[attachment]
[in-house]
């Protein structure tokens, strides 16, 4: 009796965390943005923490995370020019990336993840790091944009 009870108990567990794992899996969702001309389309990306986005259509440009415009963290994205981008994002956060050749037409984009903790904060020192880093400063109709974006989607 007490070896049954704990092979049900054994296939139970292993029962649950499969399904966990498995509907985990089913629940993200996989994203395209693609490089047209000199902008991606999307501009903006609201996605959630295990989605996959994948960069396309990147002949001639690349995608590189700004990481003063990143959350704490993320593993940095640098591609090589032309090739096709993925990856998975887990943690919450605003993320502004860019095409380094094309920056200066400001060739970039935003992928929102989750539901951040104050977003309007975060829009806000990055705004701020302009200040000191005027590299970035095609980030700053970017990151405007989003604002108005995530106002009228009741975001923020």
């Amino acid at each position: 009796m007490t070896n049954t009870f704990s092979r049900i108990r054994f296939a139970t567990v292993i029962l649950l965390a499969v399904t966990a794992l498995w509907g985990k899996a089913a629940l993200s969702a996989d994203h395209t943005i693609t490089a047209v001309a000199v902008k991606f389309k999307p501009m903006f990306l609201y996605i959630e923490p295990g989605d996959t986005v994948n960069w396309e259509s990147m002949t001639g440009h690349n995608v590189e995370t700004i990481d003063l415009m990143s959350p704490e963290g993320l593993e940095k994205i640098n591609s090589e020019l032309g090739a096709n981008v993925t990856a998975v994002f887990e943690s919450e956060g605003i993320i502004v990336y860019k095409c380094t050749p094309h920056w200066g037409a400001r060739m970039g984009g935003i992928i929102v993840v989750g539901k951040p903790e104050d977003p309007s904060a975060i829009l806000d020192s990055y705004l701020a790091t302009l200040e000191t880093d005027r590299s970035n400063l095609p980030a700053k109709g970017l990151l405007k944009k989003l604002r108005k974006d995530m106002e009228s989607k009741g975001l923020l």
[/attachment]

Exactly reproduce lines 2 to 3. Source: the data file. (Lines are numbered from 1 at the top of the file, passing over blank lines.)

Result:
């Protein structure tokens, strides 16, 4: 009796965390943005923490995370020019990336993840790091944009 009870108990567990794992899996969702001309389309990306986005259509440009415009963290994205981008994002956060050749037409984009903790904060020192880093400063109709974006989607 007490070896049954704990092979049900054994296939139970292993029962649950499969399904966990498995509907985990089913629940993200996989994203395209693609490089047209000199902008991606999307501009903006609201996605959630295990989605996959994948960069396309990147002949001639690349995608590189700004990481003063990143959350704490993320593993940095640098591609090589032309090739096709993925990856998975887990943690919450605003993320502004860019095409380094094309920056200066400001060739970039935003992928929102989750539901951040104050977003309007975060829009806000990055705004701020302009200040000191005027590299970035095609980030700053970017990151405007989003604002108005995530106002009228009741975001923020």
């Amino acid at each position: 009796m007490t070896n049954t009870f704990s092979r049900i108990r054994f296939a139970t567990v292993i029962l649950l965390a499969v399904t966990a794992l498995w509907g985990k899996a089913a629940l993200s969702a996989d994203h395209t943005i693609t490089a047209v001309a000199v902008k991606f389309k999307p501009m903006f990306l609201y996605i959630e923490p295990g989605d996959t986005v994948n960069w396309e259509s990147m002949t001639g440009h690349n995608v590189e995370t700004i990481d003063l415009m990143s959350p704490e963290g993320l593993e940095k994205i640098n591609s090589e020019l032309g090739a096709n981008v993925t990856a998975v994002f887990e943690s919450e956060g605003i993320i502004v990336y860019k095409c380094t050749p094309h920056w200066g037409a400001r060739m970039g984009g935003i992928i929102v993840v989750g539901k951040p903790e104050d977003p309007s904060a975060i829009l806000d020192s990055y705004l701020a790091t302009l200040e000191t880093d005027r590299s970035n400063l095609p980030a700053k109709g970017l990151l405007k944009k989003l604002r108005k974006d995530m106002e009228s989607k009741g975001l923020l």